+$150
Devils
CAPITALS -$160/
+$140
Panthers
Penguins -$140/
+$120
CANADIENS
LIGHTNING -$120/
even
Kings
Blues -$125/
+$105
SENATORS
PREDATORS -$120/
even
Canucks
JETS -$110/-
$110
Maple Leafs
STARS -$145/
+$125
Coyotes
Blackhawks -$135/
+$115
AVALANCHE
AME RI C A S L I NE
BY ROXY ROXBOROUGH
CIRCULAR REPORT: On the NBA board, the Twolves - Kings circle is for Minne-
sota forward Kevin Love who has been suspended for two games.
Follow Eckstein on Twitter at www.twitter.com/vegasvigorish.
BOXING REPORT: In the WBC middleweight title fight on February 4 in San Anto-
nio, Texas, Julio Cesar Chavez Jr. is -$380 vs. Marco Antonio Rubio at +$320; in
the WBA super welterweight title fight on May 5 in Las Vegas, Nevada, Floyd
Mayweather Jr. is -$600 vs. Miguel Cotto at +$400.
L O C A L
C A L E N D A R
TODAY'S EVENTS
BOYS BASKETBALL
Crestwood at Wyoming Valley West, 7:15 p.m.
Tunkhannock at Berwick, 7:15 p.m.
Wyoming Area at Hazleton Area, 7:15 p.m.
Holy Redeemer, at Dallas, 7:15 p.m.
Coughlin at Pittston Area, 7:15 p.m.
Lake-Lehman at Meyers, 7:15 p.m.
Northwest at GAR, 7:15 p.m.
Wyoming Seminary at Hanover Area, 7:15 p.m.
HS RIFLE
Team Tournament Semi Finals, 4 p.m.
HS SWIMMING
Dallas at Holy Redeemer, 4 p.m.
Hazleton Area at Wyoming Seminary, 4 p.m.
Berwick at Wyoming Valley West, 4 p.m.
Meyers at Lake-Lehman, 4:30 p.m.
Delaware Valley at Abington Heights, 4:30 p.m.
West Scranton at Scranton High, 4:30 p.m.
Tunkhannock at Valley View, 4:30 p.m.
HS WRESTLING
Honesdale at Lake-Lehman, 7 p.m.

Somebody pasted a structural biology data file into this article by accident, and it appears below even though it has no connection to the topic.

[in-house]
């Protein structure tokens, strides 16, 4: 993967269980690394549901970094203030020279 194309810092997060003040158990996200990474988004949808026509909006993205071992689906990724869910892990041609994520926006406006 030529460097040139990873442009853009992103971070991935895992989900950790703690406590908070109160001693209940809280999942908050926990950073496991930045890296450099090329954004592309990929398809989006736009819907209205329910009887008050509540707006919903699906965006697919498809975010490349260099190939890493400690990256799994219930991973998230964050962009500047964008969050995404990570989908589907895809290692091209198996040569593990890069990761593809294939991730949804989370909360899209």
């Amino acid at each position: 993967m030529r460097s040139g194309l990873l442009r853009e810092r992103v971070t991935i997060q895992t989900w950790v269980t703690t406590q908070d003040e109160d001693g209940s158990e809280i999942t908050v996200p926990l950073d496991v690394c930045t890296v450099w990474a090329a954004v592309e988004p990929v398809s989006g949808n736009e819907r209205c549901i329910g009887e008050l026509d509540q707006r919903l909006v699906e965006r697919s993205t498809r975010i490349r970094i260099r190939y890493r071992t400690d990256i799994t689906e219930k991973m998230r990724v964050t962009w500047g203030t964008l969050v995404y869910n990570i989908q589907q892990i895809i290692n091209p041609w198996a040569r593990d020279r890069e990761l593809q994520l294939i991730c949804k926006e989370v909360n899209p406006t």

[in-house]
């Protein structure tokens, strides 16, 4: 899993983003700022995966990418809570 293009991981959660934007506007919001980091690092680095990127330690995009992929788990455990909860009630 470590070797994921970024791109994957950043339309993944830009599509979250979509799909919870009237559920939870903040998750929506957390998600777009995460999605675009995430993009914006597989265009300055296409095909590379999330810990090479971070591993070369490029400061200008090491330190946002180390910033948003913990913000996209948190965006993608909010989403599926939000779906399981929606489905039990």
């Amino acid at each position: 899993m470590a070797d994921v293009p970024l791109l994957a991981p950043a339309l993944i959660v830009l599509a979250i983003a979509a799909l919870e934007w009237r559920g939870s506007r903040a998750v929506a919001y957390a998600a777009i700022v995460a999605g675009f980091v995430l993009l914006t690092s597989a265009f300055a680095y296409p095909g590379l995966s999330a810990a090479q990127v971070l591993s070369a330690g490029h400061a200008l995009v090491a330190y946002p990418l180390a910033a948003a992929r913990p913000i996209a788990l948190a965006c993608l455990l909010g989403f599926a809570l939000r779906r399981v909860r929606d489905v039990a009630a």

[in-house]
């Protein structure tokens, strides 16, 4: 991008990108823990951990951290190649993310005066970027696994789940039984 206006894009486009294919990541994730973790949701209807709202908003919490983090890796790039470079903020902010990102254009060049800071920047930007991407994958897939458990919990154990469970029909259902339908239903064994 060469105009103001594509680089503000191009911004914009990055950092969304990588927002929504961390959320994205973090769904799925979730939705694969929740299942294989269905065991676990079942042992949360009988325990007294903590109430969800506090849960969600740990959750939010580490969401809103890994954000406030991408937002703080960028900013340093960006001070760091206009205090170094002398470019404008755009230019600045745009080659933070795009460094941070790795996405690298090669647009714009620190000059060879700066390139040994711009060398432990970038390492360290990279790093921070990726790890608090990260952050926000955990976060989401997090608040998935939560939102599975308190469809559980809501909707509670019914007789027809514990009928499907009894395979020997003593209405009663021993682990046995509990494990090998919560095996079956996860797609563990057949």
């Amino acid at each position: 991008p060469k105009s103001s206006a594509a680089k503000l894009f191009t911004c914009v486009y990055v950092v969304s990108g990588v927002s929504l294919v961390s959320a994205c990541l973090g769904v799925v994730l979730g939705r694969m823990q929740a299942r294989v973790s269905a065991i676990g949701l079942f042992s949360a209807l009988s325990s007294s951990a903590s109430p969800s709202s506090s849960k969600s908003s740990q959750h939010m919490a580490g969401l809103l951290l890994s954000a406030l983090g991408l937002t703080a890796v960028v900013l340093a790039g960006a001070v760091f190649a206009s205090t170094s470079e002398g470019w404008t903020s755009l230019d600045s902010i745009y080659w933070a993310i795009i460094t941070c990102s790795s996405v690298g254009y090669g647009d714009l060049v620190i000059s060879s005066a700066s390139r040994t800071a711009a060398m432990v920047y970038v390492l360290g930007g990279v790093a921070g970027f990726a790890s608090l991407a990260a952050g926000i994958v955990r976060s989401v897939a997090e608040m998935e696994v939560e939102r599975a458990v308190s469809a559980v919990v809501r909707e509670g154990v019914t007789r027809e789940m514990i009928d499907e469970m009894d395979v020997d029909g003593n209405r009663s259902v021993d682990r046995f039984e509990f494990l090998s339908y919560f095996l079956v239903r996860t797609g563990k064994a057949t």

MEN'S BASKETBALL
Lehigh-Carbon at Luzerne CCC, 8 p.m.
WOMEN'S BASKETBALL
Lehigh-Carbon at Luzerne CCC, 6 p.m.
WEDNESDAY, FEB. 8
HS WRESTLING (all matches 7 p.m.)
Hanover Area at Scranton Prep
Lackawanna Trail at Tunkhannock
Wyoming Valley West at West Scranton
Valley View at GAR
HS SWIMMING
Wyoming Area at Pittston Area, 4 p.m.
Dunmore at Meyers, 4:30 p.m.
Elk Lake at Scranton Prep, 7 p.m.
MEN'S COLLEGE BASKETBALL
PSU Hazleton at PSU York, 8 p.m.
Delaware Valley at Kings, 8 p.m.
Wilkes at FDU-Florham, 8 p.m.
Misericordia at Eastern, 6 p.m.
WOMEN'S COLLEGE BASKETBALL
Delaware Valley at Kings, 6 p.m.
Wilkes at FDU-Florham, 6 p.m.
PSU Hazleton at PSU York, 6 p.m.
Misericordia at Eastern, 6 p.m.
COLLEGE WRESTLING
Kings at Elizabethtown, 7 p.m.
THURSDAY, FEB. 9
GIRLS BASKETBALL
Berwick at Wyoming Valley West, 7:15 p.m.
Coughlin at Tunkhannock, 7:15 p.m.
Crestwood at Holy Redeemer, 7:15 p.m.
GAR at Nanticoke, 7:15 p.m.
Hazleton Area at Pittston Area, 7:15 p.m.
Lake-Lehman at MMI Prep, 7:15 p.m.
Northwest at Hanover Area, 7:15 p.m.
Wyoming Area at Dallas, 7:15 p.m.
Wyoming Seminary at Meyers, 7:15 p.m.
HS BOWLING
Berwick at Columbia-Montour Vo-Tech, 3 p.m.
MEN'S COLLEGE BASKETBALL
Luzerne CCC at Central Penn, 8:30 p.m.
WOMEN'S COLLEGE BASKETBALL
Luzerne CCC at Central Penn, 6:30 p.m.
W H A T S O N T V
HIGH SCHOOL BOYS BASKETBALL
7:15 p.m.
SE-2 Wyoming Seminary at Hanover Area
MEN'S COLLEGE BASKETBALL
7 p.m.
ESPN Florida at Kentucky
ESPN2 Iowa St. at Oklahoma St.
8 p.m.
YES Texas Tech. at Kansas State
9 p.m.
ESPN Purdue at Ohio St.
NHL
7:30 p.m.
CSN N.Y. Islanders at Philadelphia
MSG, PLUS2 --- New Jersey at N.Y. Rangers
7:30 p.m.
NBCSN Los Angeles at Tampa Bay
ROOT --- Pittsburgh at Montreal
T R A N S A C T I O N S
BASEBALL
Major League Baseball
MLBSuspendedSeattleminor leagueCChristian
Carmichael (Clinton-MWL) 50 games for testing
positive for Methylhexaneamine.
American League
BALTIMORE ORIOLESTraded RHP Jeremy
Guthrie to Colorado for RHP Jason Hammel and
RHPMatt Lindstrom. Designated LHPClay Rapada
for assignment.
SEATTLEMARINERSAgreedtoterms withRHP
Shawn Camp and LHP Hong-Chih Kuo to one-year
contracts. Designated OF Mike Wilson and C Chris
Gimenez for assignment.
TEXASRANGERSAgreedtoterms withLHPJoe
Beimel and 1B-OF Conor Jackson to minor league
contracts.
National League
COLORADO ROCKIESAgreed to terms with
RHP Jeremy Guthrie on a one-year contract.
ST. LOUIS CARDINALSAgreed to terms with
INF Alex Cora on a minor league contract.
WASHINGTON NATIONALSAgreed to terms